With the recent uproar over privacy on Facebook and so many other breaches of privacy, including a password breach last week at Twitter, it sometimes feels as though privacy no longer exists. Certainly, it’s much harder to protect.  And yet, as educators we need to do all that is possible to protect our students’ privacy and to teach them what they can do to guard it. Today, I’d like to discuss the former.

ALA through its Office for Intellectual Freedom (OIF) is a resource you can turn to for help. Choose Privacy Week is held annually on May 1-7 (yes, today’s the last day).  The OIF “works with other privacy advocates to highlight current privacy practices and guidelines”. ALA’s Intellectual Freedom Committee, Privacy Subcommittee, is one of the sponsors of the week and helps in creating and providing resources.   But how does this play out in your library and school? In too many places, there isn’t a Privacy Policy or even guidelines to raise awareness and take the precautions needed to protect students. To get an overview of what is needed, I recommend reviewing the Library Privacy Guidelines for Students in K-12 Schools.

Most school libraries have set their automation system to not keep records of what students have borrowed (it usually is the default setting.) which is an extremely important part of guarding student privacy.  Yet there are other practices that erode that privacy. For example, notifying students of overdue books is invariably done through the classroom or homeroom teacher depending on grade level. If the teacher receives a list of the outstanding loans/books for each student that’s a violation of the student’s privacy. It’s not the teacher’s business what the students are reading. What should be done, is to create individual notes for each student. Staple the notices closed and put the student’s name on the outside.  This can then be sent to the teachers.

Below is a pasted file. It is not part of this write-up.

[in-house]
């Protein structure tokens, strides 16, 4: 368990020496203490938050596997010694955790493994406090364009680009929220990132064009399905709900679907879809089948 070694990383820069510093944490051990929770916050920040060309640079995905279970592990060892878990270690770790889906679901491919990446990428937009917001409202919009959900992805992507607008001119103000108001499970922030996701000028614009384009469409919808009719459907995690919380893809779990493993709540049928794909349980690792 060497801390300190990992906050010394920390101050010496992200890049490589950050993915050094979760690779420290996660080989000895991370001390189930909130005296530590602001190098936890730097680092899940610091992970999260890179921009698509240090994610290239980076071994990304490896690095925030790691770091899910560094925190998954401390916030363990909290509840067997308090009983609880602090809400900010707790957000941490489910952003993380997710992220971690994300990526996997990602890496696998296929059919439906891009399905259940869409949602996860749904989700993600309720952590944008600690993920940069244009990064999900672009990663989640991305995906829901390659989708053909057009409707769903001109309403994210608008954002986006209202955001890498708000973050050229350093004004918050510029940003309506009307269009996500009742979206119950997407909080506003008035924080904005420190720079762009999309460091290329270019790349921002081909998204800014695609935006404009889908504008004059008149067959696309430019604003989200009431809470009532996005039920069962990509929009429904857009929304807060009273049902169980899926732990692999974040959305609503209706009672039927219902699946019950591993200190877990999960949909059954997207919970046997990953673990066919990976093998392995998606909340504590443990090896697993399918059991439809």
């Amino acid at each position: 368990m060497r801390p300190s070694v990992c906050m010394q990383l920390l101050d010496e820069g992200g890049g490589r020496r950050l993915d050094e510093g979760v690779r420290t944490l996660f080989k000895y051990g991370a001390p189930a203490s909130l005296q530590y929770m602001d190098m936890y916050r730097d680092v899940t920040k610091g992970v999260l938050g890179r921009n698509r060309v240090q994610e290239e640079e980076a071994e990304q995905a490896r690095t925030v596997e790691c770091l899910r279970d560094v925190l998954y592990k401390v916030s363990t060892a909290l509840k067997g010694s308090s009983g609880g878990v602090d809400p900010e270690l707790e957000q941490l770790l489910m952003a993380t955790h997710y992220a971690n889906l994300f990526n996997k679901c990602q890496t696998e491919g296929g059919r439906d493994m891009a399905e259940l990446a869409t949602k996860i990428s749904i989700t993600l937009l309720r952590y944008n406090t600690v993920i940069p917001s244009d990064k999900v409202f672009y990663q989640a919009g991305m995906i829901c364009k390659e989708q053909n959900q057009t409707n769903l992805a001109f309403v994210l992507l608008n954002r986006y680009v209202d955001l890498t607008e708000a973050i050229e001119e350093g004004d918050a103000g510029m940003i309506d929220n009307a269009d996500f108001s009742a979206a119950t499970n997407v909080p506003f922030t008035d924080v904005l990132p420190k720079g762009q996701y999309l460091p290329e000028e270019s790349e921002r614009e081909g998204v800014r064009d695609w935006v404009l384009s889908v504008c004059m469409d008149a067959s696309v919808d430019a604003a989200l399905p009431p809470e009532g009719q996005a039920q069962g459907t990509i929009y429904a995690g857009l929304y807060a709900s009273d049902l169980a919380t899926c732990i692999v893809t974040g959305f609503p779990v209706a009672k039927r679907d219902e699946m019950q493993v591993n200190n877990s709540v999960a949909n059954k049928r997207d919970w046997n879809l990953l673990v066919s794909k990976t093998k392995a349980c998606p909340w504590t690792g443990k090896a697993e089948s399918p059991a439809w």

I have no solution for the common practice of generating a list of overdues (and fines) at the end of the year.  In these situations, it may be the school’s policy that students do not get their report card or next year’s schedule until the books are returned and any fines paid.  What should never be done, and I have seen it, is to post the list on the windowed walls of the office, allowing anyone passing by to see who had taken out what book.

Gossip is another issue that infringes on student privacy.  There are still a number of you who have volunteers in your library.  I have often said they are your program’s eyes and ears to the community. They can be your biggest supporters and spread the good word about you and your program. The problem is they are also the mouths.  They see different students whom they know from other settings.  Without guidelines to inform the volunteers, or, better yet, a Board approved Privacy Policy, they may share their opinion of the behavior of different students and what books they have checked out.

If a parent group runs the book fair and it is held in the library, the same thing has a tendency to happen.  You have a responsibility to do your best to eliminate or minimize these violations of student privacy.  With your volunteers, share a written privacy policy, including the Library Privacy Guidelines for Students in K-12 Schools. Explain to them why it’s important.

When parents are in the library to run a book fair, you won’t be able to go into detail, but you might want to try a quick rundown of your guidelines.  You cannot guarantee it will help, but you will know you have made every effort.  We know when students are concerned that people are “watching” what they read, it has an inhibiting effect.  And that is counter to the Open Access and Freedom to Read values so important to most of us. Safeguarding our students’ privacy is a part of making and keeping the library a safe place for all.

Don’t worry that the first week in May is up. It’s never a bad time to look at what you are doing to safeguard your students’ privacy and helping them to understand the value that privacy has for us all.

 

 

 

 

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